FILOSOFI | Niccolò Machiavellis Fursten är en av få böcker som ständigt verkar finnas tillgänglig hos välsorterade bokhandlare.
Även hans mindre kända verk finns på svenska om man bara söker hos nätbokhandlarna.
Och på senaste tiden kan man märka en viss renässans även när det gäller biografier och verk som behandlar hans politiska idéer. Trenden nu verkar vara att inte måla honom i nattsvarta färger.
I Sverige kom t.ex. 2004 Maurizio Virolis utmärkta Niccolòs leende – Historien om Machiavelli som var ett intressant porträtt som inte bara tecknade florentinaren i negativa termer.
Lite mer udda var Niccolo & Nikolaj – Ofärdsårens Finland i Machiavellis perspektiv (1999) där Mårten Ringbom granskade tsarens politik i storfurstendömet Finland med hjälp av den bild vi traditionellt har av Machiavellis idéer.
Och i år har det nästan samtidigt dykt upp två nya böcker – Corrado Vivantis Niccolò Machiavelli: An Intellectual Biography och Philip Bobbits The Garments of Court and Palace: Machiavelli and the World That He Made.
Därför kommer det lägligt att Graeme Garrard skriver i Philosophy Now om Machiavellis politiska filosofi. Garrard konstaterar t.ex. att florentinaren är en av få författare vars namn även är ett adjektiv.
One of Machiavelli’s most important innovations in The Prince is his redefinition of ‘virtue’, which he equates with the qualities necessary for political success – including ruthlessness, guile, deceit, and a willingness to occasionally commit acts that would be deemed evil by conventional standards.
The classical ideal of virtue Machiavelli rejected was expressed by Cicero (106-43 BCE), whose De officiis (On Duties) was read and copied more frequently during the Renaissance than any other single work of classical Latin prose. Cicero argued that rulers are successful only when they are morally good – by which he meant adhering to the four cardinal virtues of wisdom, justice, restraint and courage, as well as being honest. For Cicero, the belief that self-interest or expediency conflicts with ethical goodness is not only mistaken but deeply corrosive of public life and morals. In Renaissance Europe this idealistic view of politics was reinforced by the Christian belief in divine retribution in the afterlife for the injustices committed in this life, and the cardinal virtues were supplemented by the three theological virtues of faith, hope and charity.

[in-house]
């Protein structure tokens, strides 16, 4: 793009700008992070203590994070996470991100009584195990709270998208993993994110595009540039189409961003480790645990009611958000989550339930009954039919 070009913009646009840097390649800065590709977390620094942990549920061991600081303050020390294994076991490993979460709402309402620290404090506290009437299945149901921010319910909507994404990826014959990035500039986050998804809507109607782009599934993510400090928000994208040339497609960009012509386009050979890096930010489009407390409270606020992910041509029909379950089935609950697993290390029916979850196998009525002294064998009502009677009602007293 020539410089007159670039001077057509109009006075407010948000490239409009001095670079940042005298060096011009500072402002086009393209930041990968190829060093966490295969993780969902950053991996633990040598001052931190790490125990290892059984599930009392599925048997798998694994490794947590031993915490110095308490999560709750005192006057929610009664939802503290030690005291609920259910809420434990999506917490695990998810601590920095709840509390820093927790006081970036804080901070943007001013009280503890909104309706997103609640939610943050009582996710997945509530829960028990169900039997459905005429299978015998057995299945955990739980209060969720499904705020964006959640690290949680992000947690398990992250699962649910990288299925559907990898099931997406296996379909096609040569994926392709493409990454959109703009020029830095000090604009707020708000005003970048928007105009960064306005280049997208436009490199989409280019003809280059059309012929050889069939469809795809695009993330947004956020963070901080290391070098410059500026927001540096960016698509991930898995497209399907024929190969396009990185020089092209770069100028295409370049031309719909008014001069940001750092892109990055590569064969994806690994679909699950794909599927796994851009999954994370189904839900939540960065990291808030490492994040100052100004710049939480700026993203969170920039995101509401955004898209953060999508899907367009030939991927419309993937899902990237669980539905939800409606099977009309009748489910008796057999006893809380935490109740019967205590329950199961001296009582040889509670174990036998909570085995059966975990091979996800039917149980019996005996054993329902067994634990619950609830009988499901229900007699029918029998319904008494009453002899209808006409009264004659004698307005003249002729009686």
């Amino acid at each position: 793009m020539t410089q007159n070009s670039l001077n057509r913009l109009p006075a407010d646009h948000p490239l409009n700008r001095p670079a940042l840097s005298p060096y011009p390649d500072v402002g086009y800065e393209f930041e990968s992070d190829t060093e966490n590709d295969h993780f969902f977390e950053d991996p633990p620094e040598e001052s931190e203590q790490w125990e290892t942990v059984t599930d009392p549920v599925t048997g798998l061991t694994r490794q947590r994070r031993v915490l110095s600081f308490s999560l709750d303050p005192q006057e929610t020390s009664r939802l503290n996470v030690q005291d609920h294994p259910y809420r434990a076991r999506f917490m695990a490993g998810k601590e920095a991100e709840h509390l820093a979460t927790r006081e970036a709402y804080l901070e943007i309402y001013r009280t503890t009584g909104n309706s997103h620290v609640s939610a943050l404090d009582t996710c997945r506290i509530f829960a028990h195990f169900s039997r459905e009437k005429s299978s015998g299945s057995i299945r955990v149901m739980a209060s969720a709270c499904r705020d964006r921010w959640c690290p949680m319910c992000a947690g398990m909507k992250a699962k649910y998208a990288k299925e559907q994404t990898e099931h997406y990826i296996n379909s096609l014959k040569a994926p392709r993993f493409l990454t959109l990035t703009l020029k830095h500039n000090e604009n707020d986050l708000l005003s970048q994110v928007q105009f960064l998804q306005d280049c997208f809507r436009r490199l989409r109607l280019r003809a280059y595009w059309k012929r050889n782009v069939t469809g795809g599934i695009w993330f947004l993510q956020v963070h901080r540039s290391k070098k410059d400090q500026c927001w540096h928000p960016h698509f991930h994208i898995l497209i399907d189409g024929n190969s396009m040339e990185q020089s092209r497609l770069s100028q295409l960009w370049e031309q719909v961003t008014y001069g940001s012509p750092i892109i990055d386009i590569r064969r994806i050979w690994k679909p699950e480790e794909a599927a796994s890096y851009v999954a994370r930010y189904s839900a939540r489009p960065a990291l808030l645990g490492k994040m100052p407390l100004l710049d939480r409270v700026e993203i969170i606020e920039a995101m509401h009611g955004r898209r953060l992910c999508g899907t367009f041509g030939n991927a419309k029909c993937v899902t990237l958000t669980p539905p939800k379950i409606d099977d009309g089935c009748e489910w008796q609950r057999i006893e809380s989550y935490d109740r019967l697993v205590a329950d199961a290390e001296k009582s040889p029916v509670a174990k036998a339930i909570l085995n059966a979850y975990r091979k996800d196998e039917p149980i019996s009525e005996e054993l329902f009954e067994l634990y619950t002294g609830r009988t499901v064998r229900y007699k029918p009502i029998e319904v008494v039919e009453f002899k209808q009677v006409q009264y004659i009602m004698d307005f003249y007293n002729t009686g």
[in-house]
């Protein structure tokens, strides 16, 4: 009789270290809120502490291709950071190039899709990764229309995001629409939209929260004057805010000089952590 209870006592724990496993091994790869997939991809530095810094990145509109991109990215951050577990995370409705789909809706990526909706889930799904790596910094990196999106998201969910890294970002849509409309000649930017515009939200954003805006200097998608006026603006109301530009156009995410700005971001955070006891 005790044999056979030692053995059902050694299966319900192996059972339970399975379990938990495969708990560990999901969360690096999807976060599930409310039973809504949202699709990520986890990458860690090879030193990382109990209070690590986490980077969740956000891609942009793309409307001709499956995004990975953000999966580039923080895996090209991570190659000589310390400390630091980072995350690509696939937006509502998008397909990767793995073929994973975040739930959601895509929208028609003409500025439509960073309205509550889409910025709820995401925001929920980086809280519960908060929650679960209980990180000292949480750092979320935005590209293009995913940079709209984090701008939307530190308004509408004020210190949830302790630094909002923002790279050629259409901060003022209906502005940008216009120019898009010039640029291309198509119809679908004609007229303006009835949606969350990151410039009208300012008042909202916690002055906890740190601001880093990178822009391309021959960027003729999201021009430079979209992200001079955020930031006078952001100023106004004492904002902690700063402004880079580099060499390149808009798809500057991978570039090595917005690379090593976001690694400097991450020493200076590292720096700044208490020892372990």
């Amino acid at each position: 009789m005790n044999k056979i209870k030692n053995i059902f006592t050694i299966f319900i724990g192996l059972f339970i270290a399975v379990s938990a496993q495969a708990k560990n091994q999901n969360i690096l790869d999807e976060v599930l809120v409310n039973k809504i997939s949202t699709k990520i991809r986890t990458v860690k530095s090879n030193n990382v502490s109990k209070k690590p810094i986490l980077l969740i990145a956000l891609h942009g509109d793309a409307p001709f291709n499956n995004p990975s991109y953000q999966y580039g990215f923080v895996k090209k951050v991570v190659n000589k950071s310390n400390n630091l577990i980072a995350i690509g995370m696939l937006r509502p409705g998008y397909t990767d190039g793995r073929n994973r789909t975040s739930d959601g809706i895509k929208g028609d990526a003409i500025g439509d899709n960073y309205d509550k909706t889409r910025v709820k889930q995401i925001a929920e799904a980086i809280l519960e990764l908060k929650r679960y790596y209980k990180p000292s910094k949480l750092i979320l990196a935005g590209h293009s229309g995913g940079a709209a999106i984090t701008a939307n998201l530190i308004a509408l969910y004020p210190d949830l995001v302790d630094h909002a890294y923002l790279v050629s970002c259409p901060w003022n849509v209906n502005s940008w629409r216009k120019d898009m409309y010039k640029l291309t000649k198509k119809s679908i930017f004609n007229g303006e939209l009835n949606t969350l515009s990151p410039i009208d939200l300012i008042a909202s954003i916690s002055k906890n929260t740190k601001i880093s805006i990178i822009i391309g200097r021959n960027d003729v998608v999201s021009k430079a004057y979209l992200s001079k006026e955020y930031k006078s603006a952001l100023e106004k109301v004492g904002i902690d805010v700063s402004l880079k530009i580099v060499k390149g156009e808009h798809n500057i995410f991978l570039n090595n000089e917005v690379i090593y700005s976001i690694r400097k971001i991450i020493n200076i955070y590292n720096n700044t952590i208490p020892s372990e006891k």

Machiavelli believed that the ethical outlooks of both Cicero and Christianity were rigid and unrealistic, and actually cause more harm than they prevent. […]Machiavelli asserts in The Prince that a ruler “cannot conform to all those rules that men who are thought good are expected to respect, for he is often obliged, in order to hold on to power, to break his word, to be uncharitable, inhumane, and irreligious. So he must be mentally prepared to act as circumstances and changes in fortune require. As I have said, he should do what is right if he can; but he must be prepared to do what is wrong if necessary.” By doing ‘wrong’, he means in the conventional sense of the word – but, in reality, it is right, even obligatory, sometimes to commit acts that, while morally repellent themselves, are nonetheless good in their consequences because they prevent greater evil.
Machiavelli was one of the first writers in the West openly to state that dirty hands are an unavoidable part of politics, and to accept the troubling ethical implications of this hard truth without flinching. Politicians who deny it are not only unrealistic, but are likely to lead citizens down a path to greater evil and misery than is necessary. That is why we ought to think twice before condemning them when they sanction acts that may be wrong in a perfect world. A perfect world is not, and never will be, the world of politics.
Tidskriftsomslag: Philosophy Now, juli/augusti 2013.